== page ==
Really it depends on you data and your table.

share|improve this answer

In oracle use the nvl function

select * from table where nvl(col1,'notblah') <> 'blah'
share|improve this answer

If you want to speed up this sort of query, and you're on Oracle 10g or later, use a function-based index to turn those NULLs into values:

CREATE INDEX query_specific_index ON table (col2, NVL(col1,'***NULL***'));

select * from table 
where NVL(col1,'***NULL***') != 'blah' and col2 = 'something';

The database will quite likely use the index in this scenario (of course, subject to the decision of the CBO, affected by row counts and the accuracy of the statistics). The query MUST use the exact expression given in the index - in this case, "NVL(col1,'***NULL***')"

Of course, pick a value for '***NULL***' that will not conflict with any data in col1!

share|improve this answer

What about this option. I think it may work if your value is never null.

where not (value = column)

which would result in following truth table for evaluation for the where clause

              | 'bla' |  null |
      | 'bla' |   F   |   T   |
value -------------------------
      |  null |   T   |  *T   | 

*this is the only one that's "wrong" but that's ok since our value is never null


Ok, I just tried out my idea and it failed. I'll leave the answer here to save time of others trying the same thing. Here are my results:

select 'x', 'x' from dual where not ('x' = 'x');
0 rows
select 'x', 'y' from dual where not ('x' = 'y');
1 row
select 'x', 'null' from dual where not ('x' = null);
0 rows
select 'null', 'null' from dual where not (null = null);
0 rows

Update 2

This solution works if your value is never null (matches the truth table above)

where ('blah' != col1 or col1 is null)

tests here:

select 'x', 'x' from dual where ('x' != 'x' or 'x' is null);
0 rows
select 'x', 'y' from dual where ('x' != 'y' or 'y' is null);
1 row
select 'x', 'null' from dual where ('x' != null or null is null);
1 row
select 'null', 'null' from dual where (null != null or null is null);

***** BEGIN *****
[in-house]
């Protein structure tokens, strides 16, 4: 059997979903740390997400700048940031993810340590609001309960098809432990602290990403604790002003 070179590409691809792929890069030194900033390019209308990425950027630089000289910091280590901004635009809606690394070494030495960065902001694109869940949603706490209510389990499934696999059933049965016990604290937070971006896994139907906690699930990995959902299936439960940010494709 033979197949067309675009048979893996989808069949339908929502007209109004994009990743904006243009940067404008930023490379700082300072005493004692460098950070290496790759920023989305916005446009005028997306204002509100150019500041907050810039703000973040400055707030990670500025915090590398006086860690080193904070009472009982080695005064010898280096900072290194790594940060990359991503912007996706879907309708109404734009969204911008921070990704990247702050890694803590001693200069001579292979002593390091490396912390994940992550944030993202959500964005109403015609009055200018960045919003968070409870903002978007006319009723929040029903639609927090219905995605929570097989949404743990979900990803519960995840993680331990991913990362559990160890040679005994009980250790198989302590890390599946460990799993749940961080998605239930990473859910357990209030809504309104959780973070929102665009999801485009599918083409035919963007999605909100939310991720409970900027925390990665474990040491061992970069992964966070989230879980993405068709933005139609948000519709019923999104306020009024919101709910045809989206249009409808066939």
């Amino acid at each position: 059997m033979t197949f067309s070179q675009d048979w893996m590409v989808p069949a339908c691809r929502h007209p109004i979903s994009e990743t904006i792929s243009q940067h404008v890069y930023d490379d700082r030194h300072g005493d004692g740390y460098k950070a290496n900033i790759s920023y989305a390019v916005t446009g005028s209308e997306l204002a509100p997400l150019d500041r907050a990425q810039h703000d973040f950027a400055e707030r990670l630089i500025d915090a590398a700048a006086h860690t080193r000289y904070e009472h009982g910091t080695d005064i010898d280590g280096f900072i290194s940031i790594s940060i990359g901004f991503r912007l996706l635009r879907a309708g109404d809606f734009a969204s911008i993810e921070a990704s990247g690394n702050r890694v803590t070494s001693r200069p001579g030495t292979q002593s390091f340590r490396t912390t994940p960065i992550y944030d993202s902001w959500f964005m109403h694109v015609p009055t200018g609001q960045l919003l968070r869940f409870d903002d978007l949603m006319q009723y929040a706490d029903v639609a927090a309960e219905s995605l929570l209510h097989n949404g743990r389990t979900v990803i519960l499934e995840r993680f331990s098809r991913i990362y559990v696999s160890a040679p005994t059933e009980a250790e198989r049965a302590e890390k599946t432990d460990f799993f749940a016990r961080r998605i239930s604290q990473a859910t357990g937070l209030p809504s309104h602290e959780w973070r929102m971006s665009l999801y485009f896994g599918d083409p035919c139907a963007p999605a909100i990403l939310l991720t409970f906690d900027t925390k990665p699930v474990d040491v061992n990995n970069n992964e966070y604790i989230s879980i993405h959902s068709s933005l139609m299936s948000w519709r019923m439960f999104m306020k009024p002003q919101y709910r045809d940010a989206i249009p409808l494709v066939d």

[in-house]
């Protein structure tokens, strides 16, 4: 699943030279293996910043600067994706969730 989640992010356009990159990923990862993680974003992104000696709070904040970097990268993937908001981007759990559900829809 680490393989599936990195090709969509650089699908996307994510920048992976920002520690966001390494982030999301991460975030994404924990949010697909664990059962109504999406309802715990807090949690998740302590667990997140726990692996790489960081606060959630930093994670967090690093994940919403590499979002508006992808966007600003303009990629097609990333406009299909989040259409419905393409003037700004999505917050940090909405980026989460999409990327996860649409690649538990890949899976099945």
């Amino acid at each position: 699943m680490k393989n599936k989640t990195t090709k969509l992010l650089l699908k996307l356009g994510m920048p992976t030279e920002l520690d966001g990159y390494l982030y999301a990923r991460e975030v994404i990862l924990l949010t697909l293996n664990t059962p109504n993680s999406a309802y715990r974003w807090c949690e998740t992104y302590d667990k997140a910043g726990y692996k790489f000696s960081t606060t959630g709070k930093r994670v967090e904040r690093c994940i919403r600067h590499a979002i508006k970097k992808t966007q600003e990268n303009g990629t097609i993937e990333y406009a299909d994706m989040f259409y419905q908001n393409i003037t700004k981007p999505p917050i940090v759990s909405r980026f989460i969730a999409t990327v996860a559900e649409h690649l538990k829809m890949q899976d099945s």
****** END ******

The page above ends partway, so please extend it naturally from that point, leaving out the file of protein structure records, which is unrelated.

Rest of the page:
1 row
share|improve this answer
Why are you looking for solutions that only work where the value can't be null? The whole point of the question was that the OP needed to include the nulls; and if you don't want to include them then the original query works. or 'blah' is null is by definition false, so it adds nothing to the query at all. I don't get where you're coming from; or why you're even revisiting this question really. – Alex Poole Jul 25 '12 at 21:09
I meant to say or col1 is null. fixed it. I approached the problem by attempting to simplify the query by removing the is null check but didn't succeed, so I left my tests in here for future reference in case anyone else gets the same ideas. – Alex Jul 27 '12 at 22:44
You've ended up where the OP started, so still not sure this is adding anything to the question. – Alex Poole Jul 28 '12 at 19:14

For Oracle

select * from table where nvl(col1, 'value') != 'blah' and col2 = 'something'

For SqlServer

select * from table where IsNull(col1, '') <> 'blah' and col2 = 'something'
share|improve this answer
You can't use '' in Oracle as your replacement value, it still sees this as null. – Josh Bush Mar 12 '09 at 0:23

I think that your increase would be minimal in changing NULL values to "" strings. However if 'blah' is not null, then it should include NULL values.

EDIT: I guess I'm surprised why I got voted down here. If 'blah' if not null or an empty string, then it should never matter as you are already checking if COL1 is not equal to 'blah' which is NOT a NULL or an empty string.

share|improve this answer
In oracle comparing null to anything returns null, for instance "SELECT 1 FROM dual WHERE NULL <> '1'" will not return a row. – Josh Bush Mar 12 '09 at 0:29
Oracle doesn't recognise empty strings - it treats them as nulls. – Gary Myers Mar 12 '09 at 1:02